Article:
"There's a built-in Romeo and Juliet thing here, with four individuals who all had their own careers, then became lovers and then won the Eurovision song contest," said Hansson. "It's a 10-year saga which you can follow from the first love affairs to the bitter end."
Ulvaeus has been keen to downplay the glamour and emphasise the more melancholy side to the band, the darker aspects of the lyrics, the frequent use of plaintive minor keys and the two divorces. However, that hasn't stopped Hansson trying to market the museum with the slogan "Walk In, Dance Out!"
Hansson said he did not know whether any of them would come to the museum opening. "I will be wondering about that until 10 minutes before the opening ceremony, because they don't usually do things together… But I cross my fingers."

Sunday, 30 December 2012

"ABBA: Dancing Queen" (Part 6: Sweden, 2012)

"ABBA: Dancing Queen" (Part 5: Sweden, 2012)

"ABBA: Dancing Queen" (Part 4: Sweden, 2012)

"ABBA: Dancing Queen" (Part 3: Sweden, 2012)

"ABBA: Dancing Queen" (Part 2: Sweden, 2012)

ABBA Doco By Carl Magnus Palm Part 1

Fabulous documentary titled 'Dancing Queen' showing lots about ABBA in Australia.
Made for the European market but all interviews are in English.
Features our very own Ian Cole and Christopher Patrick !
Check the Thank You's at the end ... you may recognize some other names also :)

Wednesday, 12 December 2012

ABBA Chiquitita - Rare demo mix (filtered vocals)

ABBA-Chiquitita Rare Vocal Mix

Published on Dec 9, 2012
1920x1080 (upscaled) Chiquitita. Listen carefully,this version has less leadvocal,emphasis on the backing track/harmonies & you can really hear Bjorn's harmonies in the choruses.

Uber Rare!



Published on Dec 10, 2012
Early version of DYMK in full with no disco bet rather the early version that was performed at ABBA In Switzerland. However this is not he actual Playback from the Swiss show, the video is just matched to the song out of interest. This is what we can call the "backing track" I suppose. It was introduced by Bjorn on the show as "Does Your Mother Know That You're Out"


ABBA Under Attack Rare Vocal

Published on Dec 10, 2012
Under Attack with extended intro, & outros with an almost instrumental ending.

Note beginning of second verse "This is getting crazy" is heard as "All this is getting crazy"



Another rare version from ABBADiego

ABBA - Rare Original Dancing Queen Audio

Published on Dec 10, 2012
This has a count in intro, a slighly longer intro, the verses in like I said, a very diffferent order, plus the ending is extended where you can really hear Ageths & Frida giving it some welly for the harmonies,is that Frida screeching at the end?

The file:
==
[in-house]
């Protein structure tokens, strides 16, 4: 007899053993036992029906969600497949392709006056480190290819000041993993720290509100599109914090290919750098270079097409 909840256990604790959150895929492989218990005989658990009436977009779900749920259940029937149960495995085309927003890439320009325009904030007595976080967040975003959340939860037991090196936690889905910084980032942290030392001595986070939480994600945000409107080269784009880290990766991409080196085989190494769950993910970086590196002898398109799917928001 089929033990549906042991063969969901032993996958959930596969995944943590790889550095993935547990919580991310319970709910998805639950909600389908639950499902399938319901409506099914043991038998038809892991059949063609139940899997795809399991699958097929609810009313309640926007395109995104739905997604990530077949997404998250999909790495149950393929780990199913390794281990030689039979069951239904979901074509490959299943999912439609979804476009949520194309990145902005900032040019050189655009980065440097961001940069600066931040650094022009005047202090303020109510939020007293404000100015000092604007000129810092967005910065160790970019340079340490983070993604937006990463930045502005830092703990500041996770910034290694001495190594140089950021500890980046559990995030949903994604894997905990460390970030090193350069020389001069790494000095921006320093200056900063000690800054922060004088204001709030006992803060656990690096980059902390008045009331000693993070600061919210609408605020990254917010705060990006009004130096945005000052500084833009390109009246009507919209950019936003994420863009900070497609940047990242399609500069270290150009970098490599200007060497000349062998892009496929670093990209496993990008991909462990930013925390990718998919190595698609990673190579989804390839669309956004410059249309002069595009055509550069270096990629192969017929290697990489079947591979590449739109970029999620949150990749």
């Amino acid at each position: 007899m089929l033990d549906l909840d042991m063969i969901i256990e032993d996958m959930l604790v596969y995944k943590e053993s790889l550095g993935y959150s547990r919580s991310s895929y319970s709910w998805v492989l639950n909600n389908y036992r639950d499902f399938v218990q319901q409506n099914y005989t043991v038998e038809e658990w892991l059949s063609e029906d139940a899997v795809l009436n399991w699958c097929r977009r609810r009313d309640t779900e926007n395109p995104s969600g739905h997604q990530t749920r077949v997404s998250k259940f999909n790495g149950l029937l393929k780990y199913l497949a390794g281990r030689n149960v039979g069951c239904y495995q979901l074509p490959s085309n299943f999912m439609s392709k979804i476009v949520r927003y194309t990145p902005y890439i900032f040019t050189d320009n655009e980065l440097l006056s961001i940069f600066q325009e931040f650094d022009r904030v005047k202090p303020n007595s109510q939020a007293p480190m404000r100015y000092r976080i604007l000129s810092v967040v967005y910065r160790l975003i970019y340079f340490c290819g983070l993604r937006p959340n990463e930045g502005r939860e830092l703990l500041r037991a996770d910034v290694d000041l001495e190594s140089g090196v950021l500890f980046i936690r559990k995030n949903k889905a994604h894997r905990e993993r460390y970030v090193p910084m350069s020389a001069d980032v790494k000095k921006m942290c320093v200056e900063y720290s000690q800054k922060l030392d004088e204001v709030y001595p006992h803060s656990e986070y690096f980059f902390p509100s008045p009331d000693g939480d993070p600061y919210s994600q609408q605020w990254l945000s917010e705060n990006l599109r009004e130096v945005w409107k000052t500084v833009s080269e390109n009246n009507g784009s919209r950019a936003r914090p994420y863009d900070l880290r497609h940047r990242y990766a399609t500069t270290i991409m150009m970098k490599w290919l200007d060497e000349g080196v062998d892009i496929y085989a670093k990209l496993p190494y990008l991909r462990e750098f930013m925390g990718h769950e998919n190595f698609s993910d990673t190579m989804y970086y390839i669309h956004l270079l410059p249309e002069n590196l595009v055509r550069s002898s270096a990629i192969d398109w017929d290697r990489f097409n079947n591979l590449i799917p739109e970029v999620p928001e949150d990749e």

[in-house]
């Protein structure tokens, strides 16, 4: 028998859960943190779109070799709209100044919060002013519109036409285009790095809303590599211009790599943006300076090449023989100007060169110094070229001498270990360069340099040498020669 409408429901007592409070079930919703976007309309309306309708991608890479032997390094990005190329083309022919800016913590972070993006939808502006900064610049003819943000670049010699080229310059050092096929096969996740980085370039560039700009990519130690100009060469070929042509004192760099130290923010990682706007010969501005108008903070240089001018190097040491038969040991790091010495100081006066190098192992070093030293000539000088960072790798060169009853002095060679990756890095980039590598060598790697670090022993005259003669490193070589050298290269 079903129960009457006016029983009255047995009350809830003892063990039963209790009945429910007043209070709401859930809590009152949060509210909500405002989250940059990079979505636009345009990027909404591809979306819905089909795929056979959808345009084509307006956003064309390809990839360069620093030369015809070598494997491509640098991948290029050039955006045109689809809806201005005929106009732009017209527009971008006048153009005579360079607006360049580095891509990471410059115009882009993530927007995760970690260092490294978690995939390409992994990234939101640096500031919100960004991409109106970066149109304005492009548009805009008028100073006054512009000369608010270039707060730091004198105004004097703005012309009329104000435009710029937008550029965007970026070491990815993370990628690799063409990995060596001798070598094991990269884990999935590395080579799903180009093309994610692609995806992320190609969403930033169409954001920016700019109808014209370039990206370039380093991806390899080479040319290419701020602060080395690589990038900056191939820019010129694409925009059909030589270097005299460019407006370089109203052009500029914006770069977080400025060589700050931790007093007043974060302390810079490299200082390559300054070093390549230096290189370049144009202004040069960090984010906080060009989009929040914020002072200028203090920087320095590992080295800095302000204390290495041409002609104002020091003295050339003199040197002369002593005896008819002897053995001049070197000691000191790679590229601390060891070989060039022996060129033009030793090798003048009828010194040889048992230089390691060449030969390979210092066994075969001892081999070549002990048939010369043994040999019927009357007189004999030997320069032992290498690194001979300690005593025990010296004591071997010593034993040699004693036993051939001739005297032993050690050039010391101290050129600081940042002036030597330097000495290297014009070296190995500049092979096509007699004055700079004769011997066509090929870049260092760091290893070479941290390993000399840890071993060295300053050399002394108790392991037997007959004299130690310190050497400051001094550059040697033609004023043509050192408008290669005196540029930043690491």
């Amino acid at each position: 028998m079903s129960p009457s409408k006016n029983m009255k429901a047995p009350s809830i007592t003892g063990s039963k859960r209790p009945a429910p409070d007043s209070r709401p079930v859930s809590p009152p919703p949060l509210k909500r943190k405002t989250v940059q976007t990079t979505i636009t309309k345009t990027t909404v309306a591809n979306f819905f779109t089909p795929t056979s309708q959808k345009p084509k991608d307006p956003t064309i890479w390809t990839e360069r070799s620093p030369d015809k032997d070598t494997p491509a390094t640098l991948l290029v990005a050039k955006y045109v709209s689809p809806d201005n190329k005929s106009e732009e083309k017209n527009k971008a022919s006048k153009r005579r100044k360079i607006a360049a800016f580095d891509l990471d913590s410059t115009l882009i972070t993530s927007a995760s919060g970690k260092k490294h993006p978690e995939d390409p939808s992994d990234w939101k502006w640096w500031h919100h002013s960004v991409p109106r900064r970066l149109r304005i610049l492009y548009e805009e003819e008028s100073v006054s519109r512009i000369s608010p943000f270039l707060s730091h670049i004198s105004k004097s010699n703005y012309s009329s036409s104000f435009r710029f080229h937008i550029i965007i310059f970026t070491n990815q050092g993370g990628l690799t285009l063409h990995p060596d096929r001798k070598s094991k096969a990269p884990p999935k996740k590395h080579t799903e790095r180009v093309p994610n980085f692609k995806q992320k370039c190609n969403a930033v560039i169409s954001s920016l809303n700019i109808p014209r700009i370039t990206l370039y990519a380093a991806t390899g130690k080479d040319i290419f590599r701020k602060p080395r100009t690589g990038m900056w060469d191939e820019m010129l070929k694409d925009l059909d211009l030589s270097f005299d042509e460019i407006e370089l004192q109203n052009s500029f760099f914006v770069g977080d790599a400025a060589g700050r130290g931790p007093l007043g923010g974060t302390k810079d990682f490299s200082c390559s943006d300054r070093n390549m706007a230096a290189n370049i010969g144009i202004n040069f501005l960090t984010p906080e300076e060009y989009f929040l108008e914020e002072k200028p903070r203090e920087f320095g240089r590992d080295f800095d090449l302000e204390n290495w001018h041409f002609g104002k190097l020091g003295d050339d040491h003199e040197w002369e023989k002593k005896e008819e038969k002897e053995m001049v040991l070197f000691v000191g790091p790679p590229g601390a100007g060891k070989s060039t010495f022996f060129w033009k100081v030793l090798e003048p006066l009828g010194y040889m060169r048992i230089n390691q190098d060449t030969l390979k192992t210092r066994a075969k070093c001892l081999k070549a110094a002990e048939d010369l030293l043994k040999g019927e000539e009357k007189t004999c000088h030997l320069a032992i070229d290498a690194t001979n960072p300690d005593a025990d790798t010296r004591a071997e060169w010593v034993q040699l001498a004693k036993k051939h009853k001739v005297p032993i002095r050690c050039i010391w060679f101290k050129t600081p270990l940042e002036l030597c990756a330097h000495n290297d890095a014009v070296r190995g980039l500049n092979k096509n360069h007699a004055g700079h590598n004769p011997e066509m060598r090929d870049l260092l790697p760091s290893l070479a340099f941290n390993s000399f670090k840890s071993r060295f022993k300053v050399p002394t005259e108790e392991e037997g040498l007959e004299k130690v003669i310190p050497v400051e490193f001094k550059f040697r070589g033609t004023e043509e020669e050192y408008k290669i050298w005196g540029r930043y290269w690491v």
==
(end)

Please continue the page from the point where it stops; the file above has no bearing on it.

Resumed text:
Let me know your thoughts.

As for the video, all I have done is grab a non-UMG video to match it up,kinda, as the video is a different tempo to the sound, but rather than adjust the sound, I just chopped the video where it fell out of synch & put in a crude crossfade. But it's not really the video we are on here for,it's these amazing insights into how these geniuses put their hits together.

Makes me want to get into a time-machine with these tracks, go back, find the producers of Janet Street Porters documentary about "punk" where I saw the punks ripping up a sleeve of ABBA-The Album, go to them,slap their faces & say "so you think they are a hit factory, WRONG punk!" Then walk away, go over to 1976 & 1977 record sales and reel them off, ABBA sold more those years that the over-hyped punk ever did.


Tuesday, 11 December 2012

ABBA Museum Opening Date !



It’s official as of today – ABBA The Museum will open on the 7th of May 2013. The first opening weeks tickets will be released on Thursday, December 13th. The buzz is in full swing, as is the demand for tickets both in Sweden and internationally. In response, ABBA The Museum will now release opening tickets for the first three weeks, the 7th–31st of May 2013.
In October, Björn Ulvaeus informed the Swedish and international press of the plans for ABBA The Museum. Alongside Mattias Hansson, Managing Director of the museum, he confirmed that the museum is to be a part of Swedish Music Hall of Fame, located at Djurgården, Stockholm.

“We want to be available to everybody, from our very first opening day. Since a lot of music lovers and ABBA fans live outside of Sweden, we want to offer them a chance to get tickets beforehand order to guarantee a unique first time visit”, says Mattias Hansson.

For those who prefer to make a spur-of-the-moment visit to the museum in May, there will be a limited number of tickets on sale at the venue. The tickets will cost SEK 195 (approx €23) and SEK 50 for children under 8 (approx €6) and will be time-slotted in a bid to cut queues and give all visitors a music experience of a lifetime. All ticket sales in Sweden and globally will be handled by SJ’s outlets; phone number +46 771 757575, SJ Resebutiker, www.sj.se/abbathemuseum and via www.abbathemuseum.com.

The venue and the museum ABBA The Museum will become the home of ABBA’s collected works, set to be showcased in a contemporary, musical and interactive exhibition that allows the audience to get close to their favourite band. ABBA The Museum is a part of the new Swedish Music Hall of Fame, and the tickets will be valid throughout the building. In addition to the two permanent exhibitions ‘the History of Swedish Popular Music’ and ‘Hall of Fame’, Swedish Music Hall of Fame will also host temporary, mostly contemporary music exhibitions.
The 5,000 sq. meter building, located at Djurgårdsvägen 68, Stockholm, includes 2,000 sq. meters of exhibition space, of which a considerable amount is dedicated to ABBA The Museum. The museum is counting on 200.000-250.000 of Swedish and international visitors during 2013.